Last Updated: Jul 17, 2017 Views: 650
Glass botanical (looseleaf flower), Paul Stankard, Mantua, NY, 1981. CMGL 99145.
It is possible to use flower petals and other organic matter as "inclusions" in fused glass. This paragraph below originally posted on the Warm Glass website explains:
Items as diverse as leaves, twigs, and cellophane wrappers, can also be used as inclusions by sandwiching them between layers of glass and using them to add unusual effects and textures to glass pieces. These inclusions will often carbonize from the heat of the kiln, sometimes leaving a fascinating "ghost image" (also called a "heat signature") behind. For fusers with money to burn, try sandwiching a US dollar bill between two pieces of float glass and heating to 1500 degrees F. The result may surprise you.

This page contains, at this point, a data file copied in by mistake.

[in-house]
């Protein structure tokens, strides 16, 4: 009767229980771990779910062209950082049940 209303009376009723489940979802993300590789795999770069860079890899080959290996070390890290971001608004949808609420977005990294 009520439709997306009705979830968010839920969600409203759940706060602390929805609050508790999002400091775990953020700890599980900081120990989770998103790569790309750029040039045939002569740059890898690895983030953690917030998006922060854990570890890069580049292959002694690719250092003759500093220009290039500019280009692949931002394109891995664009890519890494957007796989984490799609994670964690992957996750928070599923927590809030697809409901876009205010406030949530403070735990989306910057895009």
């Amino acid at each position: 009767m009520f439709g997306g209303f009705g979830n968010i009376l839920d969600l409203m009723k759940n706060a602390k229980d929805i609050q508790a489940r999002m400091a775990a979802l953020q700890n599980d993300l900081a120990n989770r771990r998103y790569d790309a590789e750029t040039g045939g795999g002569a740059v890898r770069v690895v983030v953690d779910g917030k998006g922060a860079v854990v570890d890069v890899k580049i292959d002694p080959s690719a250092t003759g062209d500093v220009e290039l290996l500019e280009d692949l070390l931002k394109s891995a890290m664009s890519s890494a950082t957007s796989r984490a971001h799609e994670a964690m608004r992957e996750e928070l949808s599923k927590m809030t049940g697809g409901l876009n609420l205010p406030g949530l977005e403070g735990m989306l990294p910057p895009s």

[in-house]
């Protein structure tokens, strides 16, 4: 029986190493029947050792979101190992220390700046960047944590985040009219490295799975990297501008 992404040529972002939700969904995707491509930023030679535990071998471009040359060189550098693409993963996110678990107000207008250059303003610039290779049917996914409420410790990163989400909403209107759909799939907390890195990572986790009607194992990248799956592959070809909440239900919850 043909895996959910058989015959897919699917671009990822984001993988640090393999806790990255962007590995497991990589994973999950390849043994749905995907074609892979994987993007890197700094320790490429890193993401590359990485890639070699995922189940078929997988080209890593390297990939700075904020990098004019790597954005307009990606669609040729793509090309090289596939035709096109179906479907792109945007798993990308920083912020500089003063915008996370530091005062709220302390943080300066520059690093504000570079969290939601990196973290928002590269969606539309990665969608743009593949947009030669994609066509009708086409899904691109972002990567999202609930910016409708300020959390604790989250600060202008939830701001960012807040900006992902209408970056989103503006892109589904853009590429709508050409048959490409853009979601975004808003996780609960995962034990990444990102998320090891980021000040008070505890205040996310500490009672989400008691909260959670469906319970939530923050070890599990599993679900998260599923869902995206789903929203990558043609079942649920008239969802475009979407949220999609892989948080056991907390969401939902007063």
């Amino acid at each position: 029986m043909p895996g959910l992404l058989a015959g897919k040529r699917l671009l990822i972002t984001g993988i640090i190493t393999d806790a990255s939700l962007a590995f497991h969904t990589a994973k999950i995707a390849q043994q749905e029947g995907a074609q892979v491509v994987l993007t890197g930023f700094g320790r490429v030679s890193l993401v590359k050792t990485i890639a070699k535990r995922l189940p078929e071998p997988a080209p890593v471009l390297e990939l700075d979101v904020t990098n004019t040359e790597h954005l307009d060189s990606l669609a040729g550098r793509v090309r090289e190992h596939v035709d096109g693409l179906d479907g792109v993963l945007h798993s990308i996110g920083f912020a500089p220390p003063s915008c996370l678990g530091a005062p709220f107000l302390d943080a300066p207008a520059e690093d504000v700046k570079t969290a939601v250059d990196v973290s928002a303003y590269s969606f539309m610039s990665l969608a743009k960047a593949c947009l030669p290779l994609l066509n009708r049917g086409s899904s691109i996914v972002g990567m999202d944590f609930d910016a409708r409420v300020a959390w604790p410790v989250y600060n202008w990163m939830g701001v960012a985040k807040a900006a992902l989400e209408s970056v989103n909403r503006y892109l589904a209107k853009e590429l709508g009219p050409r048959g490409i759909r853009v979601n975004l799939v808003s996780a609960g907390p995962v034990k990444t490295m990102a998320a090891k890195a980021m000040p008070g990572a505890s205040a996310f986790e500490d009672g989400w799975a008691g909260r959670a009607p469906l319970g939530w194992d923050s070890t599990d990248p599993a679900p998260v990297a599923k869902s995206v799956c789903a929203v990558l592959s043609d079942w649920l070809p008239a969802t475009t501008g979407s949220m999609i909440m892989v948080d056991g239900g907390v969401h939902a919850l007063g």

Gil Reynolds' article on Inclusions in Stained Glass News provides some kiln instructions. Additionally, I've attached a bibliography of books, articles, and websites that address inclusions. The CMOG website has a brief entry in our Glass Dictionary on Inclusions and links to a few pieces of art featuring inclusions. The Museum also has a collection called Paperweight Pals, featuring 10 paperweights from a children's book, and many of the paperweights feature inclusions of flowers, bubbles, and other objects. We also have information on Paperweights of the World, the Evolution of the Paperweight, and 19th Century French Paperweight Makers.
Reynolds, Gil. “Inclusions.” Stained Glass News, issue 69, Dec. 2004. Reprinted on the FuseNews website: http://www.fusenews.net/articleinclusions.htm